Prototyping not only improves implementation by allowing us to test our hypothesis and make changes based on our observations, but also allows us to make improvements based on user feedback. No matter how good our observations or acute our empathy, there are still going to be things the users feel and see that we could not foresee. Building those user insights into our analysis, process, and design is critical in order to optimally implement our ideas. Back to Wallace,
“[feedback is] something we take very seriously, we’re constantly going back to that, will they do it, what do they feel like, do they feel like there’s value there…Their feedback is so critical and so wanted and at the end of the day it’s going to guide that decision in such a huge way.”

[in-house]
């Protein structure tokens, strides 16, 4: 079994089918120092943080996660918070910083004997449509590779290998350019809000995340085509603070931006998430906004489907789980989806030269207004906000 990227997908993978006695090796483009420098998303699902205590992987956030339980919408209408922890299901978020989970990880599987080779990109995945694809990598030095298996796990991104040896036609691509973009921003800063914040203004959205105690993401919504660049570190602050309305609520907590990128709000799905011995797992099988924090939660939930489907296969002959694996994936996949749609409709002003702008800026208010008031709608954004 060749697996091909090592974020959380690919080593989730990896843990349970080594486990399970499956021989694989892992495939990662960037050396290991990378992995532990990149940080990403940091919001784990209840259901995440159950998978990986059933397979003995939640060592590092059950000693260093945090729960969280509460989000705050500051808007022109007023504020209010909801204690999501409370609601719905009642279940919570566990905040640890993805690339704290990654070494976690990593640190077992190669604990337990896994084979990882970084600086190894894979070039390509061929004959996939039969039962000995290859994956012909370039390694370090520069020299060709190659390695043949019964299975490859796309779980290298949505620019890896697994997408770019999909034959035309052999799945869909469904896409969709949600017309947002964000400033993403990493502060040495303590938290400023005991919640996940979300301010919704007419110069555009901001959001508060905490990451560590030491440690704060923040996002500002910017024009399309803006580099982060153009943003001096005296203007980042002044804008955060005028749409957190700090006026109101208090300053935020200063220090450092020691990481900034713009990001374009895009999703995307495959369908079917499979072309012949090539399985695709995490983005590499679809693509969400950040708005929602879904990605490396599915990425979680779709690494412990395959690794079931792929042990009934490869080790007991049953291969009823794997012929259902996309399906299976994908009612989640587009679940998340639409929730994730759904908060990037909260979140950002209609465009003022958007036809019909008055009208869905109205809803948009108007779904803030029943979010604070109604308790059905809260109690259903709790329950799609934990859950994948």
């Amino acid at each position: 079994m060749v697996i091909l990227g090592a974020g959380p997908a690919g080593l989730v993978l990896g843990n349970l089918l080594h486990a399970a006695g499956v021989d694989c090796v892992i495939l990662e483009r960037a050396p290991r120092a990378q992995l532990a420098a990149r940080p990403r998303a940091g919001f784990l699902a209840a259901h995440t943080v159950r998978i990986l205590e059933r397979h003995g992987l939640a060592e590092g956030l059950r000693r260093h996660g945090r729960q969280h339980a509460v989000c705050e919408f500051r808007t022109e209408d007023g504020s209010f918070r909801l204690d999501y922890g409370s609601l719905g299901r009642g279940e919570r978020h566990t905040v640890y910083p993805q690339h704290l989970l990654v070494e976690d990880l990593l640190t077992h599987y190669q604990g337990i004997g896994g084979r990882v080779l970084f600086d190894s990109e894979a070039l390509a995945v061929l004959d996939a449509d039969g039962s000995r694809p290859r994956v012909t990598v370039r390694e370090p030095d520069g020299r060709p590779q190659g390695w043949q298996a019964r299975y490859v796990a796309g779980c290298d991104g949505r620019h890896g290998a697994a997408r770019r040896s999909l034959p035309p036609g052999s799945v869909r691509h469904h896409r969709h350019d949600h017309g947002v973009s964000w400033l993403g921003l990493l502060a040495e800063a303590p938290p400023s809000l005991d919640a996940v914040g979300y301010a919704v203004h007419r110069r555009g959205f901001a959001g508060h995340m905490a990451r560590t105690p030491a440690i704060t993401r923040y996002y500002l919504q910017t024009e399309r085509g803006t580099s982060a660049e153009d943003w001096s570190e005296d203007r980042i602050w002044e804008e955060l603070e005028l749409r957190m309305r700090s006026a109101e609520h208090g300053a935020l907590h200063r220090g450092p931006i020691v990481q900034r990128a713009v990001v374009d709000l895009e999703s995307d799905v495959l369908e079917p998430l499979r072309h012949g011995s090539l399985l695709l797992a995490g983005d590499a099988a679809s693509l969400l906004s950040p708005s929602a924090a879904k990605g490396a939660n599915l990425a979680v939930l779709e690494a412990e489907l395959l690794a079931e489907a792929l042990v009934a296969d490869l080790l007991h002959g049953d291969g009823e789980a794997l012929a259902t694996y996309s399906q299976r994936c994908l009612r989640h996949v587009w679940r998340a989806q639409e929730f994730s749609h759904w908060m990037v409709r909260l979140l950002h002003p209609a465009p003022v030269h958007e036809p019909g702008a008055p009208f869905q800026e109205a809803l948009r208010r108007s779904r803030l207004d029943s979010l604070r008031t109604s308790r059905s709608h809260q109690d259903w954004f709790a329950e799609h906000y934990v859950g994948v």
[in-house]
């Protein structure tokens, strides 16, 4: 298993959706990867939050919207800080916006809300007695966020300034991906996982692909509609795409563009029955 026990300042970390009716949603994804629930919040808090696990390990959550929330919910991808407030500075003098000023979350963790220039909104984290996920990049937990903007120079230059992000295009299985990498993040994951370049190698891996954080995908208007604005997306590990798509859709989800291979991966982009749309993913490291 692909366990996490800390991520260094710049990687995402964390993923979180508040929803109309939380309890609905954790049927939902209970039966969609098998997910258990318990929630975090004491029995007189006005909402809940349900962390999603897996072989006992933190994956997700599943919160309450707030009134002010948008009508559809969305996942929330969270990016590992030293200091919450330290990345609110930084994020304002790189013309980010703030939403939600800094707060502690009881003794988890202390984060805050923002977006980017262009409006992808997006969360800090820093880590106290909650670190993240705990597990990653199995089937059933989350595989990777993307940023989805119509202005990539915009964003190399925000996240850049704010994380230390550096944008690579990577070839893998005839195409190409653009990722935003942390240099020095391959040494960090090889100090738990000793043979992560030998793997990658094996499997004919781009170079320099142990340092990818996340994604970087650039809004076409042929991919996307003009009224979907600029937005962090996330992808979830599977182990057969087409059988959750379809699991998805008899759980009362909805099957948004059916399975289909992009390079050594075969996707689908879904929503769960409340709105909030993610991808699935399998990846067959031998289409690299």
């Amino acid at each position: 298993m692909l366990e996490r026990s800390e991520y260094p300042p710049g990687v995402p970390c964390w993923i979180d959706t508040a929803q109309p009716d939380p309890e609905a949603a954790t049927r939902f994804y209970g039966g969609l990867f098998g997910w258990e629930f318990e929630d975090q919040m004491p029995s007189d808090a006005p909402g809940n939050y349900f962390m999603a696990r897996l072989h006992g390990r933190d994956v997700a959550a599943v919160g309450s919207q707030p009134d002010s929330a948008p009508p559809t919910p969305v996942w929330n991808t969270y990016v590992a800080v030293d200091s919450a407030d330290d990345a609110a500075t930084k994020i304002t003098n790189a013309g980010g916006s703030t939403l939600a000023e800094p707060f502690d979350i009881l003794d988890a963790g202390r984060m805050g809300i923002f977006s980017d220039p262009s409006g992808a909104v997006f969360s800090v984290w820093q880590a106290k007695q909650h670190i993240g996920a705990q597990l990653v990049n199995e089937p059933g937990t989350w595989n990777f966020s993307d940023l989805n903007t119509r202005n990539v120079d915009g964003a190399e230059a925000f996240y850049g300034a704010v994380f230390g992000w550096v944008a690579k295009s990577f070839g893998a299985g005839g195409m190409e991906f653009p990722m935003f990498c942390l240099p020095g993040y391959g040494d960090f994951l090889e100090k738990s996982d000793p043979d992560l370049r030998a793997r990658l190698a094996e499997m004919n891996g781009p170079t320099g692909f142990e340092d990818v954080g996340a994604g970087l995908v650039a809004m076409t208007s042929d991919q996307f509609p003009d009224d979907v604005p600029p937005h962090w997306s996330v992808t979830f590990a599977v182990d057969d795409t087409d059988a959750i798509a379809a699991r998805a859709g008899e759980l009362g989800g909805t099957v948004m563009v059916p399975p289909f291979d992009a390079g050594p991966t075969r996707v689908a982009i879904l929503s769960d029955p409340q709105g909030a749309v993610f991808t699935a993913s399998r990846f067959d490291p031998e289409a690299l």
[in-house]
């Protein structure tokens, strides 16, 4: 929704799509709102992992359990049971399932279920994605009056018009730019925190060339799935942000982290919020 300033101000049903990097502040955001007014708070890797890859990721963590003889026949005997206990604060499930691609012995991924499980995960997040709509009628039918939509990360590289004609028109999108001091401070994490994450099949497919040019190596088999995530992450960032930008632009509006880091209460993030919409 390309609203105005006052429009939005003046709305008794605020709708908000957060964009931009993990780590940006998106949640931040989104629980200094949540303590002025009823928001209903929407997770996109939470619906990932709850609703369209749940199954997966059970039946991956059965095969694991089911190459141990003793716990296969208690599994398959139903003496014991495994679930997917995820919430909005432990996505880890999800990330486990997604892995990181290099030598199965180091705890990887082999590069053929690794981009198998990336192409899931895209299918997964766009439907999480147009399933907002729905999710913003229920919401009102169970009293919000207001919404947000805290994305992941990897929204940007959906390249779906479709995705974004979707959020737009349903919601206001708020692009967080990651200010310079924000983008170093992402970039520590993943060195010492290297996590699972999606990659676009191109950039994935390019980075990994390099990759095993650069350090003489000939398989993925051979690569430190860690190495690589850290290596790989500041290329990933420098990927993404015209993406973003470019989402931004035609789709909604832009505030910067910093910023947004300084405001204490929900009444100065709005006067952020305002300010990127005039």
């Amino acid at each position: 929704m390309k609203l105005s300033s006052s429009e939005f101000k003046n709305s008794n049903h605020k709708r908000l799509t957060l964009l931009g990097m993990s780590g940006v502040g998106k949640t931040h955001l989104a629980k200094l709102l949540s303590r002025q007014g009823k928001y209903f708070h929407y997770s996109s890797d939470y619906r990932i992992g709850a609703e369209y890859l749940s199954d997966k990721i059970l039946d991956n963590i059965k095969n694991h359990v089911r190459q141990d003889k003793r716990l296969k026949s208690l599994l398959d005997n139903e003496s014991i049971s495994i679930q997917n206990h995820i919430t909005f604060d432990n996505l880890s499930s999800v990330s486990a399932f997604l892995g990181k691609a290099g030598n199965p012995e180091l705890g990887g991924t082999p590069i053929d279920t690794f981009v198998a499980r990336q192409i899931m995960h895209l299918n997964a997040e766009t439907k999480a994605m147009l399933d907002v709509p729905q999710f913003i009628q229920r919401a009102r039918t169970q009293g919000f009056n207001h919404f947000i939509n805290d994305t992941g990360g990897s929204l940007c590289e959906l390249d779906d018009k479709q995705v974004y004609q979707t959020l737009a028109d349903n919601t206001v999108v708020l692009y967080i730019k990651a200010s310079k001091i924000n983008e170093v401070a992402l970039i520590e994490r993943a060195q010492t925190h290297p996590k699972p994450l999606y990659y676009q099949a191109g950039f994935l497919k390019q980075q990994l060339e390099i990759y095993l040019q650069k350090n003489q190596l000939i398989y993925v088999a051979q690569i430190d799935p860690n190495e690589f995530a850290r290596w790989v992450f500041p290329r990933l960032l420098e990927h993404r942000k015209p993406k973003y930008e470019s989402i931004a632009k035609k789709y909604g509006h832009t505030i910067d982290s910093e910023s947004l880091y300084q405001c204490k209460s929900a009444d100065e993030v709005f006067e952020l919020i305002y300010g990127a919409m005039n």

A.J. Hinch offered a similar sentiment:
“Players are smart. They are invested. They are hungry for success. They know themselves very well. And they have opinions. If I am trying to get the most out of a player, why wouldn't I listen to his opinion or ideas or feedback? Communication is a two-way street.”
Seeking and valuing feedback also has another benefit: it improves buy-in from those providing the feedback. The more an idea can be “ours” as opposed to “theirs,” the more likely the end user is to embrace the new process.
While these are the advantages, it is important to note that looking for feedback and getting productive feedback are two different things. People—and, thus, organizations—are good at getting feedback they want to hear or comprehending feedback to mean what they want. In order to get the best possible feedback, teams must be analyzing their own process to ensure they are not falling to the usual behavioral biases. They also need to prove to the end user that the feedback is not just hot air, that it is actually being considered and used. The better the observation and user focus at the beginning of the process, the better teams can accomplish these goals.